Scope and Contents

Scope and Contents

The Carl H. Pforzheimer Collection of English Manuscripts comprises 1,952 items dating from 1485-1844 (bulk 1530-1722). The collection is dominated by manuscript newsletters addressed to Sir Richard Bulstrode (1469), plus letters (370), documents (57), manuscripts of writings (52), and other items (4) chiefly created by English notables including Oliver Cromwell, John Donne, Elizabeth I, John Evelyn, John Locke, Samuel Pepys, and Sir Walter Raleigh, or by other English or European monarchs, nobles, and aristocrats. While most manuscripts in this collection are indeed written in English, there are a number of items written wholly or partially in French (288), and a few pieces in Dutch (3), Greek (1), Italian (3), Latin (7), or Spanish (6). The collection is arranged in three series: I. English Manuscripts, 1485-1844; II. Bulstrode Manuscripts, 1641-1837; and III. Original Manuscript Descriptions and Housings.
The first series is smaller than the second, but contains more diverse holdings created over a longer span of time. Several conceptual groupings are represented, such as correspondence by or pertaining to Sir Walter Raleigh; documents signed by participants in the regicide of King Charles I of England; and letters by English thinkers from the Enlightenment period of the late seventeenth and early eighteenth centuries. Highlights include letters by Oliver Cromwell, John Locke, and Samuel Pepys, as well as several letters of English monarchs, including Henry VII and James I, and a group of letters and documents signed by Elizabeth I pertaining to her failed marriage suit with François, Duke of Anjou. Literary connections include letters by playwright William Congreve; poet John Donne; designs and letters by John Evelyn the diarist, essayist, and gardener; and a rare copy of Edmund Spenser's Shepheardes Calendar translated into Latin. Many manuscripts are bound into unique extra-illustrated volumes assembled in the mid-nineteenth century that also contain rare artistic prints and portraiture, many of which are vividly colored.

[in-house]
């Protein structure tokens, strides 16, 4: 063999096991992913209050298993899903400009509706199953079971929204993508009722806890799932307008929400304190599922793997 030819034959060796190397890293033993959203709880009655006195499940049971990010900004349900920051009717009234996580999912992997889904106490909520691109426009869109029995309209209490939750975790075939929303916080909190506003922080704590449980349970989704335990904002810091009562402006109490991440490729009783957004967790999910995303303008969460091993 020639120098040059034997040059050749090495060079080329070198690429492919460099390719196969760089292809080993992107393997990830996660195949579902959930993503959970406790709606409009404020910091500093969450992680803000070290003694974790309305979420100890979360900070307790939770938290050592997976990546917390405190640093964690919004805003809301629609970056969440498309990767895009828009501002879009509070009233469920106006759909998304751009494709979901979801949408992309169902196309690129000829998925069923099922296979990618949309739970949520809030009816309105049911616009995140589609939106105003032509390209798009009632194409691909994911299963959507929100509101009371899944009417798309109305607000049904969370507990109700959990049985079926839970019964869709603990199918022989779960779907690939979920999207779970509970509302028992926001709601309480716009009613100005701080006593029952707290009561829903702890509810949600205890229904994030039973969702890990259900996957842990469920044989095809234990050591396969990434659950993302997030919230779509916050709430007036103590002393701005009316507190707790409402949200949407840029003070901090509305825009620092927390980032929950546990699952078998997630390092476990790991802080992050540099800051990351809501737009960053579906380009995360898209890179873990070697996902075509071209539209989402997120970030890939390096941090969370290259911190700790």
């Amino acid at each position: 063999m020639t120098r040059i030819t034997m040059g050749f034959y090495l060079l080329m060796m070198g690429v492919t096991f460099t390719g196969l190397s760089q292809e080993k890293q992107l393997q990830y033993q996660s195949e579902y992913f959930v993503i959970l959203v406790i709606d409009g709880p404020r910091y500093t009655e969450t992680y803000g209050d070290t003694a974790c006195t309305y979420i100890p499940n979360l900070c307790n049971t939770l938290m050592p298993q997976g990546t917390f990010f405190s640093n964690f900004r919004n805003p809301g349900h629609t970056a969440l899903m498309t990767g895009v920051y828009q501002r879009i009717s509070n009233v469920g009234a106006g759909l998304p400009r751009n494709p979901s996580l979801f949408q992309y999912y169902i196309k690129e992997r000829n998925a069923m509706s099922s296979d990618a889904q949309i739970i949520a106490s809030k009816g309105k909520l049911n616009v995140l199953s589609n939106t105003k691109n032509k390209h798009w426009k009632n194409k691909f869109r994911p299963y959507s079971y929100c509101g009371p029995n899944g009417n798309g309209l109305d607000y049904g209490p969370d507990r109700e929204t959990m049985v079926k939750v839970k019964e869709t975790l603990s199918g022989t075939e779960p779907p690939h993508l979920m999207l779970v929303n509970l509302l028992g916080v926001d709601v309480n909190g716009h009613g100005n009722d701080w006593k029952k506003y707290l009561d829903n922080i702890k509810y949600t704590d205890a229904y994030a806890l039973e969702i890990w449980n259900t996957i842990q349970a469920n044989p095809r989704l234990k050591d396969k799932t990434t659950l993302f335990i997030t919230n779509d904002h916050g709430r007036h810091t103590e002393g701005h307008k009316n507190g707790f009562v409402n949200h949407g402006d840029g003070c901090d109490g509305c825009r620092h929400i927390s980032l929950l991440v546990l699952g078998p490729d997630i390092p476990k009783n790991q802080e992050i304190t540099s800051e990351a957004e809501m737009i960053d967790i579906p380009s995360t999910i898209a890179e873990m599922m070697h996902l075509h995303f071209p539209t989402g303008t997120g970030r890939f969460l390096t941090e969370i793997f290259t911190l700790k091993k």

The larger second series is comprised of manuscripts from the Bulstrodes, an aristocratic English family that was prominent in Middlesex in the seventeenth and eighteenth centuries. Most of the manuscripts in this series are associated with Sir Richard Bulstrode (1610-1711), a diplomat stationed in Brussels, who received the 1,469 handwritten newsletters in this collection from offices in London while he was stationed abroad, 1667-1689. These newsletters provided Bulstrode with information from England that could not be printed in public newspapers. In return, Bulstrode, along with other newsletter subscribers, mailed personal accounts of news and politics from their regions along with copies of local newspapers back to London. Together with a supplemental set of letters between Bulstrode, Joseph Williamson (the owner of the principal newsletter office), and clerks from the Secretary of State's office (who also worked in Williamson's office), the Pforzheimer Collection preserves one of the world's largest records of early correspondence journalism. In addition to the Bulstrode newsletters, this series also contains several manuscripts by Richard Bulstrode's second son, Whitelocke Bulstrode (1650-1724), a government administrator and religious essayist, as well as manuscripts and documents associated with other members of the Bulstrode family.
The final series retains items that were associated with individual Pforzheimer manuscripts before they arrived at the Ransom Center, including original paper envelopes and folders used to house the documents when held by the Carl H. Pforzheimer Library or the Alfred Morrison Collection, as well as accompanying descriptions or notes.

Series Descriptions

Series I. English Manuscripts, 1485-1844 (3 document boxes, 9 oversize boxes, 1 oversize folder)
The English Manuscripts series contains 266 items arranged alphabetically by creator name and date. Due to the fact that many of the items are either oversized or were assembled into bound volumes by former owners, the physical order does not always reflect the alphabetic sequence, but the container list and the index in this finding aid do enable browsing or searching by name.